After the ordeal, our hero seized his reward and felt pretty good about himself.  He celebrated, became a man, found love, recounted his amazing tale to the delight of his companions and generally let himself forget that maybe, just perhaps, he wasn’t finished yet.  The third threshold that needs to be crossed here is rededicating oneself to the quest.  What our hero has endured might be believed by no one when he returns home, he might be called a liar or never have his accomplishments fully appreciated, but he set out on this course to accomplish something.  Perhaps the village is starving, or a magical illness is running its course.  The hero has the cure for what ailed his ordinary world, and now he must return with it.

So what makes this interesting?  How does this fill an entire third act of a film?  Well, if the road to hell is a downward slope, the road back is an upward climb.

Our hero’s decision to return to the ordinary world could be made for him by a vengeful force rising from the ashes of the ordeal.  Our hero might start on the road back at a healthy run, with evil in fast pursuit.

Much of what puts our hero on the road back is going to relate to a) Why he started the quest or b) How he obtained his treasure after the ordeal.

If the hero started his quest to save his ordinary world, he will take the road back because that is part of the quest.

If the hero had to steal his end goal (an elixir or treasure) chances are he needs to get back to the safety of his ordinary world to avoid the owner of said item.

Here’s some events that might kick off the road back stage.

  • The villain appears to avenge his main henchman
  • The villain was only faking death and reveals he is much stronger than thought
  • The “elixir” is stolen from the hero
  • The hero’s love interest (or loved one in general) is kidnapped
  • The owner of the “elixir” returns to take it from the hero
  • The hero receives word conditions in his ordinary world are worsening

If any single image sticks in your head about this stage, it should be of a chase.  The celebration after the ordeal has caused a lull in the action of our story and the road back hits the ground and throws evil at our backs so we get running.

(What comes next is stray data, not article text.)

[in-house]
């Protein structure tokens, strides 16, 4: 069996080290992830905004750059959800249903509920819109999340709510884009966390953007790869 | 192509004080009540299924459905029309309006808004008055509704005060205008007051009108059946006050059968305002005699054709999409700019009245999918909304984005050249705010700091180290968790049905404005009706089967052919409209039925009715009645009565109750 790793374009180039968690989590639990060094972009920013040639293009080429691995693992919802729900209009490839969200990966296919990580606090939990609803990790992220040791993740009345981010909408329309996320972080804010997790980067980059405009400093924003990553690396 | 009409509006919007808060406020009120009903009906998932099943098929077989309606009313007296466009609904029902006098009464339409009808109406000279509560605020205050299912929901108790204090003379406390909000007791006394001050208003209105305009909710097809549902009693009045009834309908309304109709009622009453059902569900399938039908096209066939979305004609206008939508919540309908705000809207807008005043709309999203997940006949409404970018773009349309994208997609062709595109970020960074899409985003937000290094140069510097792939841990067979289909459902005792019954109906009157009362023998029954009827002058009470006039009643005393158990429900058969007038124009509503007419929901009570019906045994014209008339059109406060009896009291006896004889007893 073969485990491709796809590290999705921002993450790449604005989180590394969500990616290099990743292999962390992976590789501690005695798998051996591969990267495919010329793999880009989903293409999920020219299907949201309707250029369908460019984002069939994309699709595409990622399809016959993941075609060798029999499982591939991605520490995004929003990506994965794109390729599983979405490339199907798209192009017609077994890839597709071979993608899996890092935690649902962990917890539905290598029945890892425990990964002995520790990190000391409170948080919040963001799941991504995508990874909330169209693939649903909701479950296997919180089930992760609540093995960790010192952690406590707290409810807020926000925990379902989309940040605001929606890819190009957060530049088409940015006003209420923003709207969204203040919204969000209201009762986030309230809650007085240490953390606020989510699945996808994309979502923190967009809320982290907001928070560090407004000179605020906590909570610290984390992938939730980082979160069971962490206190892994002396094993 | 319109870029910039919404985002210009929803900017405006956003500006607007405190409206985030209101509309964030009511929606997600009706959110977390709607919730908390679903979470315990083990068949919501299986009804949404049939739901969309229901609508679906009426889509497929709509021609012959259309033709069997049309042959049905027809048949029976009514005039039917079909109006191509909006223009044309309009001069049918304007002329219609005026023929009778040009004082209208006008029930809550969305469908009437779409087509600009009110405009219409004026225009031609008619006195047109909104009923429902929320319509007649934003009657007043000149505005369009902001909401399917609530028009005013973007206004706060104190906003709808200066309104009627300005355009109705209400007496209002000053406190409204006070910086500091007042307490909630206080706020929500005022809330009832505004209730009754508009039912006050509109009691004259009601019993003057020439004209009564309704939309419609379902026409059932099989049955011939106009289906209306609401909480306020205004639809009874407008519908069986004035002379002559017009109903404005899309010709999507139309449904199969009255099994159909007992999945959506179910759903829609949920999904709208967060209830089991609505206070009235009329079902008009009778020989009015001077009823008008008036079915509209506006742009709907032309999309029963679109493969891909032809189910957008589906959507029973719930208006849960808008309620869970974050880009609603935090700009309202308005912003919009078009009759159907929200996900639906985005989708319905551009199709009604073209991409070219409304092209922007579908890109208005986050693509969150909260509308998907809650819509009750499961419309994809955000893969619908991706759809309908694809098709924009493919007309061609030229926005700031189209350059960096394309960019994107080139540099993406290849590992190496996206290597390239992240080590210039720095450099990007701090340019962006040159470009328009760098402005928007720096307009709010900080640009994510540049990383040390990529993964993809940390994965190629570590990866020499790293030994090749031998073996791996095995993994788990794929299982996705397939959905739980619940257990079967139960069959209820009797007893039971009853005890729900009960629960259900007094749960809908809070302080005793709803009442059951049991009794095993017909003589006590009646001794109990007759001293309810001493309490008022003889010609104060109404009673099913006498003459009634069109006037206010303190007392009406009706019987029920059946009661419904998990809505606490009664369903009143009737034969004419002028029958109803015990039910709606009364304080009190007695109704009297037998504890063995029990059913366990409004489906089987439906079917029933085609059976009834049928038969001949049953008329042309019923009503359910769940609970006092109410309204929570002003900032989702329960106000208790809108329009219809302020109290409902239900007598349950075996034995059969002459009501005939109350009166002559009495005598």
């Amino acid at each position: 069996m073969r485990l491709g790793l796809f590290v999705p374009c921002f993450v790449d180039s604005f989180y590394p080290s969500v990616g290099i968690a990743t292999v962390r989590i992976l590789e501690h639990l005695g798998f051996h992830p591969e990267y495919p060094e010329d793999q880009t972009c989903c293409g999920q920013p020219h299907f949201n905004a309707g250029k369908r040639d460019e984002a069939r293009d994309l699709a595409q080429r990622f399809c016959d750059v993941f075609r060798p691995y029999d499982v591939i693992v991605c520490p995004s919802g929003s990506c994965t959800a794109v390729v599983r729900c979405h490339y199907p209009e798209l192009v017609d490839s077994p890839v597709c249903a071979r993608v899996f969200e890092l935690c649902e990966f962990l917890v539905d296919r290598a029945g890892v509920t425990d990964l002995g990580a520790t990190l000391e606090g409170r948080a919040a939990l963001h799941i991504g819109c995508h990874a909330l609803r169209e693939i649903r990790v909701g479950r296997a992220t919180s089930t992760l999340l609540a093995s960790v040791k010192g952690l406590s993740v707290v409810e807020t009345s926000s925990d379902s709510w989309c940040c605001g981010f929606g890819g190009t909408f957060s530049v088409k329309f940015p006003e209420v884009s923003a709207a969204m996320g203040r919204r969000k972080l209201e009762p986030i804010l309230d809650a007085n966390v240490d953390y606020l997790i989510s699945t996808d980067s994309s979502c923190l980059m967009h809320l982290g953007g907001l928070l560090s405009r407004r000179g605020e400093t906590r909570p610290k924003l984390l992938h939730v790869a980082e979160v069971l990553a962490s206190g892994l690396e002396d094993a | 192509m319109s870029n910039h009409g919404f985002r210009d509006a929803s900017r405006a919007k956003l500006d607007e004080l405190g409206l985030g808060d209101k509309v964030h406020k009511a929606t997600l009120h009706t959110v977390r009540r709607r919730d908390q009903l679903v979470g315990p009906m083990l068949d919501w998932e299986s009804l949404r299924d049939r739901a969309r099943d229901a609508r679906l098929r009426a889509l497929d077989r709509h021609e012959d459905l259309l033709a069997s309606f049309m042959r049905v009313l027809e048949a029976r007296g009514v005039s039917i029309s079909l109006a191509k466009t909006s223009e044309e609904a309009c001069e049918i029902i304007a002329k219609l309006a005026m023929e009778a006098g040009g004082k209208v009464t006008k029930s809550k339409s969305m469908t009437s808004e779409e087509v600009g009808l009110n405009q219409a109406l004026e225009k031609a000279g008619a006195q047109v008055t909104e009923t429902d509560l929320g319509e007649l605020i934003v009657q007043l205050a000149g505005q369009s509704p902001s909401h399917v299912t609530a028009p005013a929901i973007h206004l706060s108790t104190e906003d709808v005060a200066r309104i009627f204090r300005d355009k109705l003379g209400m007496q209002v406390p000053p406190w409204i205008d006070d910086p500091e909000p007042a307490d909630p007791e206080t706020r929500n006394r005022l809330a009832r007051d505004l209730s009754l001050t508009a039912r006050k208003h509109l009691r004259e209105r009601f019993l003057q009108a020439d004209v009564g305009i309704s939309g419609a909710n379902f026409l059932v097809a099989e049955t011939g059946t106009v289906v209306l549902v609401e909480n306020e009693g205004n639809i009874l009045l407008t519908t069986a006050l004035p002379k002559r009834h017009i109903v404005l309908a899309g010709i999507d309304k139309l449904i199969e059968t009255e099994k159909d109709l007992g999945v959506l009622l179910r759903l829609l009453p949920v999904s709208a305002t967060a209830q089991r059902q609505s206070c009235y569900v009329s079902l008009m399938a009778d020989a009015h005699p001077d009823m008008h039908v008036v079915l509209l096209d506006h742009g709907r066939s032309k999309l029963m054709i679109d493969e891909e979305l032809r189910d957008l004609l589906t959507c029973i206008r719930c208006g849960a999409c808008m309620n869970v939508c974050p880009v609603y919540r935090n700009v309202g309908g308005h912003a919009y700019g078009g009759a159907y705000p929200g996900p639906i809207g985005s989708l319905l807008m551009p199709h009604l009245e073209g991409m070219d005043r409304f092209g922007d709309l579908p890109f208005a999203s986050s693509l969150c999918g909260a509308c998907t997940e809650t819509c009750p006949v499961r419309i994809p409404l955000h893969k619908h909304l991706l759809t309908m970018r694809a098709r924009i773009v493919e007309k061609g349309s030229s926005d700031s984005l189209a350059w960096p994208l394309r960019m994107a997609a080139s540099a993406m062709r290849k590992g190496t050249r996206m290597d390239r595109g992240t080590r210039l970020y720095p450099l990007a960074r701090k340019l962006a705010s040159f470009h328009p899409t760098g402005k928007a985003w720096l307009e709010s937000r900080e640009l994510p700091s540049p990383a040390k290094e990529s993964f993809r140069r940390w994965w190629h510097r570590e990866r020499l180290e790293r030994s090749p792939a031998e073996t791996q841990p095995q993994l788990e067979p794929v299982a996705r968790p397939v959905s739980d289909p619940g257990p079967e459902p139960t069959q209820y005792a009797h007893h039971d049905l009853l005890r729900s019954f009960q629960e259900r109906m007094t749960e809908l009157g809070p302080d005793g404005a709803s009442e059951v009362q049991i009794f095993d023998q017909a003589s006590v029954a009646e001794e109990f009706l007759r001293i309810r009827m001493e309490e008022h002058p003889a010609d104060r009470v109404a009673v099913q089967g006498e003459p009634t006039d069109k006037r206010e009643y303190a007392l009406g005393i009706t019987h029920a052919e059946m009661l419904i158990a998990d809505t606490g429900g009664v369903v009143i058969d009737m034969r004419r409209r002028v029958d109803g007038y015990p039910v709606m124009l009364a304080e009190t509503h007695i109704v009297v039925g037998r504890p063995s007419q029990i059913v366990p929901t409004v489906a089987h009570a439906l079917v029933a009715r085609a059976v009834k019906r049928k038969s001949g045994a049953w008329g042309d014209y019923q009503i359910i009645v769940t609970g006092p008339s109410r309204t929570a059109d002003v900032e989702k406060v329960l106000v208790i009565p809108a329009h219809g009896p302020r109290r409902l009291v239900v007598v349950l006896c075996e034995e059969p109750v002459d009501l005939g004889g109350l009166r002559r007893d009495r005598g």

Next, our hero receives a symbolic, or maybe literal, resurrection.

yWriter – Useful Writing Tool…. and it’s FREE!

OK, I’m going to admit something embarrassing…  I am lazy.

I know, I know, it’s hard for you to believe, especially when I haven’t posted a blog entry for over 5 days, but it’s true.  I fall so madly in love with ideas, but the second they require true work I buckle.  While this usually means a temporary stall in things such as cleaning the kitchen, doing laundry, or getting the garage cleaned out, it becomes unsettling when it prevents me from fulfilling a long-held dream.  Let’s face it, writing is work.  Especially when you create a new Word document for Plot Ideas, each character, each chapter, etc. etc.

I am happy to say I have found the answer to my problem.  Best part, it’s FREE!  Through the help of the Twitter gods, I was pointed to a program called yWriter.

yWriter allows you to do so much.  The best part is that everything is available in the assortment of tabs.  Let’s say you’re about to describe a scar belonging to a character you mentioned 100 pages ago.  The way I used to do things, I had to minimize my writing, navigate to the folder with all my notes files, open that file, find the information on that character, then close that file and return to my chapter.  With yWriter I just click on the Characters tab, find the character, and all the information I’ve created about that person is available.

yWriter also helps you keep track of whose viewpoint you’re telling the current scene from, you can create location information, item information and have it accessible the same way the character sheets are.  Each scene is created in its own RTF file so you don’t have all your eggs in one basket.  But when you’re all finished, you can export the whole thing into Word as a single document so you can do your global print settings and print the thing!

There are a ton of features to this program and I’ve only been skimming the surface so far.  I just wanted to pass along this really useful tool to anyone following the blog, because I think it is a fantastic piece of software that can only make the work of writing a novel easier.  And that’s a good thing for a lazy boy like me.